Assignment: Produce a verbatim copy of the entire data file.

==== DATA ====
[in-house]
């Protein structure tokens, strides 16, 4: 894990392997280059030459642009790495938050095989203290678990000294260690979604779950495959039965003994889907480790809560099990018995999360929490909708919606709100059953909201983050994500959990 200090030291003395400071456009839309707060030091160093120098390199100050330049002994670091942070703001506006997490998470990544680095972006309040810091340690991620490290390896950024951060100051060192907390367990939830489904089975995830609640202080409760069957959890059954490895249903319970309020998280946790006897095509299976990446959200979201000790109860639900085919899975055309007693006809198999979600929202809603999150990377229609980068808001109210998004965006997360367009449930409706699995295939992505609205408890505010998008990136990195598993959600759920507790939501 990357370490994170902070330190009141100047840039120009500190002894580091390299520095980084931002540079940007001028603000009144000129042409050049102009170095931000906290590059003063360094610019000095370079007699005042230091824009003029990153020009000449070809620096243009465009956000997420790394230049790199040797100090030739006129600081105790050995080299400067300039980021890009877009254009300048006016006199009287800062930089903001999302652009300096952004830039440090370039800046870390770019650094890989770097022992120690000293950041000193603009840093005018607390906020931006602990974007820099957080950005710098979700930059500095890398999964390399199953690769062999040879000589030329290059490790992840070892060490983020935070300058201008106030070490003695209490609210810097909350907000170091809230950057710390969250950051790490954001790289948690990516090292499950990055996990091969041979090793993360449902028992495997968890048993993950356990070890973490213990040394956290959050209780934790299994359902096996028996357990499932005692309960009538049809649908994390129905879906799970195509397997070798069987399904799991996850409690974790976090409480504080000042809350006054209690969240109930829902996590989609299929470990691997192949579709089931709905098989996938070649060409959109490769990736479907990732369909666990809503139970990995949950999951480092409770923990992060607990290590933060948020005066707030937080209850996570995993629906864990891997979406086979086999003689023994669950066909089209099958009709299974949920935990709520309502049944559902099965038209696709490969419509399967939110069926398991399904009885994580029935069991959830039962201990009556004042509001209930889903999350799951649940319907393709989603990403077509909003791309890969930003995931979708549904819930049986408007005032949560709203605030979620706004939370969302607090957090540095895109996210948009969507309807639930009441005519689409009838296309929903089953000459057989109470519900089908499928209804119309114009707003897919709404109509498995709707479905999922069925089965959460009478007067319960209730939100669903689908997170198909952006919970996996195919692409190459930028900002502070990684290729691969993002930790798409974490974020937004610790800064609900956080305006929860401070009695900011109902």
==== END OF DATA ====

[in-house]
């Protein structure tokens, strides 16, 4: 894990392997280059030459642009790495938050095989203290678990000294260690979604779950495959039965003994889907480790809560099990018995999360929490909708919606709100059953909201983050994500959990 200090030291003395400071456009839309707060030091160093120098390199100050330049002994670091942070703001506006997490998470990544680095972006309040810091340690991620490290390896950024951060100051060192907390367990939830489904089975995830609640202080409760069957959890059954490895249903319970309020998280946790006897095509299976990446959200979201000790109860639900085919899975055309007693006809198999979600929202809603999150990377229609980068808001109210998004965006997360367009449930409706699995295939992505609205408890505010998008990136990195598993959600759920507790939501 990357370490994170902070330190009141100047840039120009500190002894580091390299520095980084931002540079940007001028603000009144000129042409050049102009170095931000906290590059003063360094610019000095370079007699005042230091824009003029990153020009000449070809620096243009465009956000997420790394230049790199040797100090030739006129600081105790050995080299400067300039980021890009877009254009300048006016006199009287800062930089903001999302652009300096952004830039440090370039800046870390770019650094890989770097022992120690000293950041000193603009840093005018607390906020931006602990974007820099957080950005710098979700930059500095890398999964390399199953690769062999040879000589030329290059490790992840070892060490983020935070300058201008106030070490003695209490609210810097909350907000170091809230950057710390969250950051790490954001790289948690990516090292499950990055996990091969041979090793993360449902028992495997968890048993993950356990070890973490213990040394956290959050209780934790299994359902096996028996357990499932005692309960009538049809649908994390129905879906799970195509397997070798069987399904799991996850409690974790976090409480504080000042809350006054209690969240109930829902996590989609299929470990691997192949579709089931709905098989996938070649060409959109490769990736479907990732369909666990809503139970990995949950999951480092409770923990992060607990290590933060948020005066707030937080209850996570995993629906864990891997979406086979086999003689023994669950066909089209099958009709299974949920935990709520309502049944559902099965038209696709490969419509399967939110069926398991399904009885994580029935069991959830039962201990009556004042509001209930889903999350799951649940319907393709989603990403077509909003791309890969930003995931979708549904819930049986408007005032949560709203605030979620706004939370969302607090957090540095895109996210948009969507309807639930009441005519689409009838296309929903089953000459057989109470519900089908499928209804119309114009707003897919709404109509498995709707479905999922069925089965959460009478007067319960209730939100669903689908997170198909952006919970996996195919692409190459930028900002502070990684290729691969993002930790798409974490974020937004610790800064609900956080305006929860401070009695900011109902």